Child labour continues to be a problem of enormous dimensions throughout the world. Tens of millions of children around the world are working in violation of national laws and international standards. Many of them work in extremely hazardous occupations and industries. They are deprived of their childhood and subjected to the worst forms of child labour, slavery, forced or compulsory labour, prostitution, pornography, and other kinds of harmful and unsafe work. The export industry is the most visible sector in which children work, but this type of work represents only 5% of child labour.
In 2001, the Philippines Department of Labour and Employment (DoLE) signed a memorandum of understanding (MoU) with local government units (LGUs) of Camarines Norte for the elimination of child labour in the province's small-scale mining operations. The LGUs are to receive project financial assistance from the Finnish government worth $482,000 through the International Labour Organisation (ILO). The DoLE would intensify its efforts in the surveillance, rescue and reintegration assistance to child labourers through its Sagip Batang Manggagawa (SBM) project, an interagency quick action team aimed at detecting, monitoring and rescuing child labourers from hazardous and exploitative working conditions. Several other projects are forshadowed as part of the National Programme Against Child Labour (NPACL) and the DoLE is set to formulate this year a national plan of action for 2001-2004 to consolidate the efforts of the NPACL's stakeholders. The plan will seek to reduce the incidence of the worst forms of child labour and ensure the immediate protection, recovery, and reintegration of children engaged in these worst forms of child labour.
India plans to ensure that no children work in dangerous jobs by 2005. It claims to have removed 200,000 children working in hazardous occupations and plans to shift 1.6 million more children by 2005 for which it is preparing an action plan. It estimates a total of 20.25 million child labourers between the ages of five and 14 in India. The government also plans to increase to 57 from 51 the areas in which child labour is prohibited.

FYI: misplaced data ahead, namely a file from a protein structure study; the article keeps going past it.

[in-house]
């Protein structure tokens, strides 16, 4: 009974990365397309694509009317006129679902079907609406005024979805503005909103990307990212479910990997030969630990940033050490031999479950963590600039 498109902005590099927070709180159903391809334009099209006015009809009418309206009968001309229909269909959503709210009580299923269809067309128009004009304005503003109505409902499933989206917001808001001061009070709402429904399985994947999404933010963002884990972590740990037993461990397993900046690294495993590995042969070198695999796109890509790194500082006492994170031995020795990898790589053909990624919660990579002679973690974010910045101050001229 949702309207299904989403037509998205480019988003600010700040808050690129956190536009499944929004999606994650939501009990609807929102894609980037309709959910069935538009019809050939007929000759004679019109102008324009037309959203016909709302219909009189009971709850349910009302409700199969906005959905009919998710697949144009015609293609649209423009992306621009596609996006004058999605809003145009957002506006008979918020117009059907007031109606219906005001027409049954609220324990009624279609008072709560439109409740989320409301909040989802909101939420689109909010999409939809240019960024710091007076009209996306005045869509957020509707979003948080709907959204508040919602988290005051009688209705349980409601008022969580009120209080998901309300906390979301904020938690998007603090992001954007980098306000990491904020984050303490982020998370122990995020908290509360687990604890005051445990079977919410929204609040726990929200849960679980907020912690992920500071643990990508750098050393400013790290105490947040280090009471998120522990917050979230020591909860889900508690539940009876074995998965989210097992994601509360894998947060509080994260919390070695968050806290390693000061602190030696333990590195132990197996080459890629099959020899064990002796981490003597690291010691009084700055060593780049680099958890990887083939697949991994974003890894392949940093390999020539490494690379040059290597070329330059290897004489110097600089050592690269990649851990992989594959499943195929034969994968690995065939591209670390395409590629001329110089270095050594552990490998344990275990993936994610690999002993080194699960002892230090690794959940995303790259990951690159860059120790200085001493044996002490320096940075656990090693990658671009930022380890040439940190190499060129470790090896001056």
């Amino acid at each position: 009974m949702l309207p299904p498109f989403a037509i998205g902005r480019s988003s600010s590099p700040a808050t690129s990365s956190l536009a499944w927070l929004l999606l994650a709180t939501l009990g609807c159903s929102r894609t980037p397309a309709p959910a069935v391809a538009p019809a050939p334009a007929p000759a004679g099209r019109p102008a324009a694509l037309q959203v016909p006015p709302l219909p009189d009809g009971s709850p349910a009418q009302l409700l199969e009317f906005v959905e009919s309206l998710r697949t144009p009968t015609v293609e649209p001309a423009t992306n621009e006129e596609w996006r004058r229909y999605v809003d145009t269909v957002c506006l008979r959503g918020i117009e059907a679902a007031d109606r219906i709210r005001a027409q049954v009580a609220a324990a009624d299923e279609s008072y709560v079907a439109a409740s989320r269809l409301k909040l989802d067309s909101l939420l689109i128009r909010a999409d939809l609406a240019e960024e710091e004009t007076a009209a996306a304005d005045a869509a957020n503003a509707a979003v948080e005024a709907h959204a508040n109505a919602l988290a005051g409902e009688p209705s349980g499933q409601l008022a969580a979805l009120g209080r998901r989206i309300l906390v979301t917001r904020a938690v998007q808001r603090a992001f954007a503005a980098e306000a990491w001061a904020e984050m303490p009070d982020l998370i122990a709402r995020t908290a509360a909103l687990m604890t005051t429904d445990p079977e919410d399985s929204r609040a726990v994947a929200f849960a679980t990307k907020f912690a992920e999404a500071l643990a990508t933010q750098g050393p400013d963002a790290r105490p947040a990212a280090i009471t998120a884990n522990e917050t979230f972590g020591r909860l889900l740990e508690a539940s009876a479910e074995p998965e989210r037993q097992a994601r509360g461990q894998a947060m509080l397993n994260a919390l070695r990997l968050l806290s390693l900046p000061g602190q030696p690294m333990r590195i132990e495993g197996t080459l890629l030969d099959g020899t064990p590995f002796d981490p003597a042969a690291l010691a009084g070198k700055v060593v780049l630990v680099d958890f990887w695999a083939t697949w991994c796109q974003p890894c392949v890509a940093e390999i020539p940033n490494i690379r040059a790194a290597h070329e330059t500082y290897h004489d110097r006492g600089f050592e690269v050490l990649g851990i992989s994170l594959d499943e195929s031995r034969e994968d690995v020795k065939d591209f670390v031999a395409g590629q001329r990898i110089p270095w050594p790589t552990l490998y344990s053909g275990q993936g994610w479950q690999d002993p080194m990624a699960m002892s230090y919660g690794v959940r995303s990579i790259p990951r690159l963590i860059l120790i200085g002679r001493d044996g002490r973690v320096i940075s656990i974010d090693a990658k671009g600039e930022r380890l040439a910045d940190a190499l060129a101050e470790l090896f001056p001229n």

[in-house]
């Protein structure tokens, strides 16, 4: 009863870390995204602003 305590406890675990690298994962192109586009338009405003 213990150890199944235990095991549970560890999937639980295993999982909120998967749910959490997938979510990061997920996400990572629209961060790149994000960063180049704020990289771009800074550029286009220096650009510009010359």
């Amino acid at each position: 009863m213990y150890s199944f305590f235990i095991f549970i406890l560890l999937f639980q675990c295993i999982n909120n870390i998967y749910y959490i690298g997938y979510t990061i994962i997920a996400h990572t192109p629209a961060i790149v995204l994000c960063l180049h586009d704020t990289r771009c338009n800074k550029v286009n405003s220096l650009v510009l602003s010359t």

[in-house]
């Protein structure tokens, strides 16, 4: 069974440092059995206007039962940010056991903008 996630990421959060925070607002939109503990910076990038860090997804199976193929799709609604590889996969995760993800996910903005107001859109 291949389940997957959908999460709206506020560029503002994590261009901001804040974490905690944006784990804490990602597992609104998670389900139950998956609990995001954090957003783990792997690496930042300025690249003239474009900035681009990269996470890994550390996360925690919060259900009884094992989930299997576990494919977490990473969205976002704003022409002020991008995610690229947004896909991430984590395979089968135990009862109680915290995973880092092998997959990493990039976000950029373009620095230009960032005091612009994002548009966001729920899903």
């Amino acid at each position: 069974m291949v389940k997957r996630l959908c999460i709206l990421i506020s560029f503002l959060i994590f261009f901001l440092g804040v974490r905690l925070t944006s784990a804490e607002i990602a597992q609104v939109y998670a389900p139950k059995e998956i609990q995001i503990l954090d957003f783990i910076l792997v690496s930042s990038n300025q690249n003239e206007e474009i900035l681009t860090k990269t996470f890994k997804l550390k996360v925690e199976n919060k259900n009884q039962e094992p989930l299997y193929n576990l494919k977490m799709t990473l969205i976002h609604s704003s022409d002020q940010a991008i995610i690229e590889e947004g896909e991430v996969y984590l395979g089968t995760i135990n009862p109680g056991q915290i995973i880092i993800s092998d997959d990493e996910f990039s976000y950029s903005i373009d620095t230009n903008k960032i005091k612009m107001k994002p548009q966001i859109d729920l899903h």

The US Department of Labour has committed $2 million in international technical assistance funds, appropriated by Congress for fiscal year 2001, to cooperation with Colombia on areas including elimination of worst forms of child labour. The Bureau of International Labour Affairs will co-ordinate the technical assistance and other activities in collaboration with the International Labour Organisation.
In 2001, the White House announced that the US State Department will handle some $3.3 million in grants to private groups battling the phenomenon while the US Agency for International Development will administer another $600,000. The grants are to go to a variety of organisations, and will support a variety of approaches in order to see what is most effective. These include the establishment of business codes of conduct, workplace monitoring systems, research, and labelling initiatives. In addition, the US Customs Service will issue guidelines that will raise "red flags" that importers can use to determine whether goods are proscribed because they were made with forced or indentured child labour. In doing so, "we will help businesses avoid participating in the exploitation of children and complement our vigorous efforts to enforce the law to keep goods made with forced child labour.
Child labour will never be eliminated until poverty disappears and must be tolerated until world poverty is ended.